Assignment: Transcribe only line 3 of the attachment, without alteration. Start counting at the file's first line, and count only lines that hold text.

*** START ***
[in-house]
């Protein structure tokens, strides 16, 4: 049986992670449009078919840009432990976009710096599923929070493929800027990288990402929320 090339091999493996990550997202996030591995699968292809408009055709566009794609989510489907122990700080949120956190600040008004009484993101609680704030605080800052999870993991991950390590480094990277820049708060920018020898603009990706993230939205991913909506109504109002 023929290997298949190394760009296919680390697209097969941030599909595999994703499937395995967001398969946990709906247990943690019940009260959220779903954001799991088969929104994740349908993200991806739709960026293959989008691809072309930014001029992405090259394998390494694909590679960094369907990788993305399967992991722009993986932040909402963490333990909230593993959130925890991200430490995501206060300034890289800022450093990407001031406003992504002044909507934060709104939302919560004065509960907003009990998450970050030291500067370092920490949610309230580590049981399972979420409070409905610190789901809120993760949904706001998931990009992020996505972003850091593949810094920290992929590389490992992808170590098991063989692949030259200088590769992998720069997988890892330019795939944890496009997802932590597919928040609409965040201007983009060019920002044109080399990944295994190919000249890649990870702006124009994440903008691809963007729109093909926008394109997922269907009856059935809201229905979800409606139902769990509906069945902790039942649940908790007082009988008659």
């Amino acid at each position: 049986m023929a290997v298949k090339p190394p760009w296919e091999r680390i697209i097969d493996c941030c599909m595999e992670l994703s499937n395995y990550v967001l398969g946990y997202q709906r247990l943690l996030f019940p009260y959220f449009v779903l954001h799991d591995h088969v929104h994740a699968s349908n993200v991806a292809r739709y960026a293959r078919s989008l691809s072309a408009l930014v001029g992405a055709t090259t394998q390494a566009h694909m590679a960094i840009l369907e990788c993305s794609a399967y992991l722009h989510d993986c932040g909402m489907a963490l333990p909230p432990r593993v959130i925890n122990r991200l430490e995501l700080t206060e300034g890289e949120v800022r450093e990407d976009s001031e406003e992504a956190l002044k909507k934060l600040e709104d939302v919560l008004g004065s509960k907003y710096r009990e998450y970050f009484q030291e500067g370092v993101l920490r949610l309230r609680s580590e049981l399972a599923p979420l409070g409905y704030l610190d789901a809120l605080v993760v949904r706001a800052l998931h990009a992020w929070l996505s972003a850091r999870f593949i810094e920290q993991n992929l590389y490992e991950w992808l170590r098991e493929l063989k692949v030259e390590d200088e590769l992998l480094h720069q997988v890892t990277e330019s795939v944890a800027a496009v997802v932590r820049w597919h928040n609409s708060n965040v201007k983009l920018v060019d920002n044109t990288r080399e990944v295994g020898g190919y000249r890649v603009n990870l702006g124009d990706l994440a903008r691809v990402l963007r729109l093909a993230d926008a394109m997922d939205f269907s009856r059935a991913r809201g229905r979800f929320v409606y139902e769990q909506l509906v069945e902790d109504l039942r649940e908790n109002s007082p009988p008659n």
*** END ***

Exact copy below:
């Amino acid at each position: 049986m023929a290997v298949k090339p190394p760009w296919e091999r680390i697209i097969d493996c941030c599909m595999e992670l994703s499937n395995y990550v967001l398969g946990y997202q709906r247990l943690l996030f019940p009260y959220f449009v779903l954001h799991d591995h088969v929104h994740a699968s349908n993200v991806a292809r739709y960026a293959r078919s989008l691809s072309a408009l930014v001029g992405a055709t090259t394998q390494a566009h694909m590679a960094i840009l369907e990788c993305s794609a399967y992991l722009h989510d993986c932040g909402m489907a963490l333990p909230p432990r593993v959130i925890n122990r991200l430490e995501l700080t206060e300034g890289e949120v800022r450093e990407d976009s001031e406003e992504a956190l002044k909507k934060l600040e709104d939302v919560l008004g004065s509960k907003y710096r009990e998450y970050f009484q030291e500067g370092v993101l920490r949610l309230r609680s580590e049981l399972a599923p979420l409070g409905y704030l610190d789901a809120l605080v993760v949904r706001a800052l998931h990009a992020w929070l996505s972003a850091r999870f593949i810094e920290q993991n992929l590389y490992e991950w992808l170590r098991e493929l063989k692949v030259e390590d200088e590769l992998l480094h720069q997988v890892t990277e330019s795939v944890a800027a496009v997802v932590r820049w597919h928040n609409s708060n965040v201007k983009l920018v060019d920002n044109t990288r080399e990944v295994g020898g190919y000249r890649v603009n990870l702006g124009d990706l994440a903008r691809v990402l963007r729109l093909a993230d926008a394109m997922d939205f269907s009856r059935a991913r809201g229905r979800f929320v409606y139902e769990q909506l509906v069945e902790d109504l039942r649940e908790n109002s007082p009988p008659n």